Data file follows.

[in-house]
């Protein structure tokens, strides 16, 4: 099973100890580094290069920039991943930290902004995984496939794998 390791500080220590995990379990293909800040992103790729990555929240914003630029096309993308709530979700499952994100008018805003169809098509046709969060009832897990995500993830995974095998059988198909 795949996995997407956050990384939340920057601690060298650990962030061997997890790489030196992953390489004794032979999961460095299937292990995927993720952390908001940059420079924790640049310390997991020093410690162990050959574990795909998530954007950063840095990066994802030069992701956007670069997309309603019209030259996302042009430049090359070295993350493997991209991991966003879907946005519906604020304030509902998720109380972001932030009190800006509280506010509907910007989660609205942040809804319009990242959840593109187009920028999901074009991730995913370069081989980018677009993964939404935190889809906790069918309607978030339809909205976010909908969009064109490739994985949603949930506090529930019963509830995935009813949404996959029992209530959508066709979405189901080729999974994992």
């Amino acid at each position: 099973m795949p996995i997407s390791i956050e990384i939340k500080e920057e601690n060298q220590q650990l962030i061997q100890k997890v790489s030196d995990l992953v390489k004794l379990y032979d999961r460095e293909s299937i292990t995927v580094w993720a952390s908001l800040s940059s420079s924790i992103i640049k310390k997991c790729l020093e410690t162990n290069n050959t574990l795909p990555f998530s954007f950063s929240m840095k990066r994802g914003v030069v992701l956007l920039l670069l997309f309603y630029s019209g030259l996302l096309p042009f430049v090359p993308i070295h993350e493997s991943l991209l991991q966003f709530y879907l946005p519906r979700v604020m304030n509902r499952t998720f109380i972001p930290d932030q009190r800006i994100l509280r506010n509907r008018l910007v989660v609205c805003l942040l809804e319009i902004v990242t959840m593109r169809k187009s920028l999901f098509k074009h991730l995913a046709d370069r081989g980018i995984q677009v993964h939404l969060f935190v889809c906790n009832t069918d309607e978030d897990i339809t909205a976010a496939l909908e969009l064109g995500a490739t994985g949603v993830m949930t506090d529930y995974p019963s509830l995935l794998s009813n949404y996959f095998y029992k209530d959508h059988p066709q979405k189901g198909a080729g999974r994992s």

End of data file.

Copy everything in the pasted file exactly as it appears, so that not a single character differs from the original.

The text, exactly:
[in-house]
């Protein structure tokens, strides 16, 4: 099973100890580094290069920039991943930290902004995984496939794998 390791500080220590995990379990293909800040992103790729990555929240914003630029096309993308709530979700499952994100008018805003169809098509046709969060009832897990995500993830995974095998059988198909 795949996995997407956050990384939340920057601690060298650990962030061997997890790489030196992953390489004794032979999961460095299937292990995927993720952390908001940059420079924790640049310390997991020093410690162990050959574990795909998530954007950063840095990066994802030069992701956007670069997309309603019209030259996302042009430049090359070295993350493997991209991991966003879907946005519906604020304030509902998720109380972001932030009190800006509280506010509907910007989660609205942040809804319009990242959840593109187009920028999901074009991730995913370069081989980018677009993964939404935190889809906790069918309607978030339809909205976010909908969009064109490739994985949603949930506090529930019963509830995935009813949404996959029992209530959508066709979405189901080729999974994992």
């Amino acid at each position: 099973m795949p996995i997407s390791i956050e990384i939340k500080e920057e601690n060298q220590q650990l962030i061997q100890k997890v790489s030196d995990l992953v390489k004794l379990y032979d999961r460095e293909s299937i292990t995927v580094w993720a952390s908001l800040s940059s420079s924790i992103i640049k310390k997991c790729l020093e410690t162990n290069n050959t574990l795909p990555f998530s954007f950063s929240m840095k990066r994802g914003v030069v992701l956007l920039l670069l997309f309603y630029s019209g030259l996302l096309p042009f430049v090359p993308i070295h993350e493997s991943l991209l991991q966003f709530y879907l946005p519906r979700v604020m304030n509902r499952t998720f109380i972001p930290d932030q009190r800006i994100l509280r506010n509907r008018l910007v989660v609205c805003l942040l809804e319009i902004v990242t959840m593109r169809k187009s920028l999901f098509k074009h991730l995913a046709d370069r081989g980018i995984q677009v993964h939404l969060f935190v889809c906790n009832t069918d309607e978030d897990i339809t909205a976010a496939l909908e969009l064109g995500a490739t994985g949603v993830m949930t506090d529930y995974p019963s509830l995935l794998s009813n949404y996959f095998y029992k209530d959508h059988p066709q979405k189901g198909a080729g999974r994992s």